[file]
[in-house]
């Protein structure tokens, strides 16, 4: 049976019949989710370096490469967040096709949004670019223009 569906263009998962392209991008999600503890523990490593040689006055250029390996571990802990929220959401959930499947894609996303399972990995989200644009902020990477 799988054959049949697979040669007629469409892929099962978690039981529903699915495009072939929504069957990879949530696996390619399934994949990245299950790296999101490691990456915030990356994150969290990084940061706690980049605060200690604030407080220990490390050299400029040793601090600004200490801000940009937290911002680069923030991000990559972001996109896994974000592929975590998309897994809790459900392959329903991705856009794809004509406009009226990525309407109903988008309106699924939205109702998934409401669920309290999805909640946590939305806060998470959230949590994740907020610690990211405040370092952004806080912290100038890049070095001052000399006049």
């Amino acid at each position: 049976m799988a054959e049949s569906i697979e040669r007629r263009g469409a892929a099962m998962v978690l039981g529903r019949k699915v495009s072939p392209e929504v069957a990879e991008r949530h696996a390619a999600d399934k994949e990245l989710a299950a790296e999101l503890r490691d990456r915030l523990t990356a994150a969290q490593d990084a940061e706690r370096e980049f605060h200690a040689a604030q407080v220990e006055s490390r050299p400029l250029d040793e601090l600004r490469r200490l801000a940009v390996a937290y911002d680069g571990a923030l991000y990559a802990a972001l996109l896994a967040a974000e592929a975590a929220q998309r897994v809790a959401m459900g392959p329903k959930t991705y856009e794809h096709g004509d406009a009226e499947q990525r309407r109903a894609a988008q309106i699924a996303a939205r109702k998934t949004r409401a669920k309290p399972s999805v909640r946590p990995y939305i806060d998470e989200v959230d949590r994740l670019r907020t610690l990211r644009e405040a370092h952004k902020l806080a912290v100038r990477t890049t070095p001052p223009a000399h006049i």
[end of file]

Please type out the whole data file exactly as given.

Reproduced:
[in-house]
């Protein structure tokens, strides 16, 4: 049976019949989710370096490469967040096709949004670019223009 569906263009998962392209991008999600503890523990490593040689006055250029390996571990802990929220959401959930499947894609996303399972990995989200644009902020990477 799988054959049949697979040669007629469409892929099962978690039981529903699915495009072939929504069957990879949530696996390619399934994949990245299950790296999101490691990456915030990356994150969290990084940061706690980049605060200690604030407080220990490390050299400029040793601090600004200490801000940009937290911002680069923030991000990559972001996109896994974000592929975590998309897994809790459900392959329903991705856009794809004509406009009226990525309407109903988008309106699924939205109702998934409401669920309290999805909640946590939305806060998470959230949590994740907020610690990211405040370092952004806080912290100038890049070095001052000399006049």
């Amino acid at each position: 049976m799988a054959e049949s569906i697979e040669r007629r263009g469409a892929a099962m998962v978690l039981g529903r019949k699915v495009s072939p392209e929504v069957a990879e991008r949530h696996a390619a999600d399934k994949e990245l989710a299950a790296e999101l503890r490691d990456r915030l523990t990356a994150a969290q490593d990084a940061e706690r370096e980049f605060h200690a040689a604030q407080v220990e006055s490390r050299p400029l250029d040793e601090l600004r490469r200490l801000a940009v390996a937290y911002d680069g571990a923030l991000y990559a802990a972001l996109l896994a967040a974000e592929a975590a929220q998309r897994v809790a959401m459900g392959p329903k959930t991705y856009e794809h096709g004509d406009a009226e499947q990525r309407r109903a894609a988008q309106i699924a996303a939205r109702k998934t949004r409401a669920k309290p399972s999805v909640r946590p990995y939305i806060d998470e989200v959230d949590r994740l670019r907020t610690l990211r644009e405040a370092h952004k902020l806080a912290v100038r990477t890049t070095p001052p223009a000399h006049i």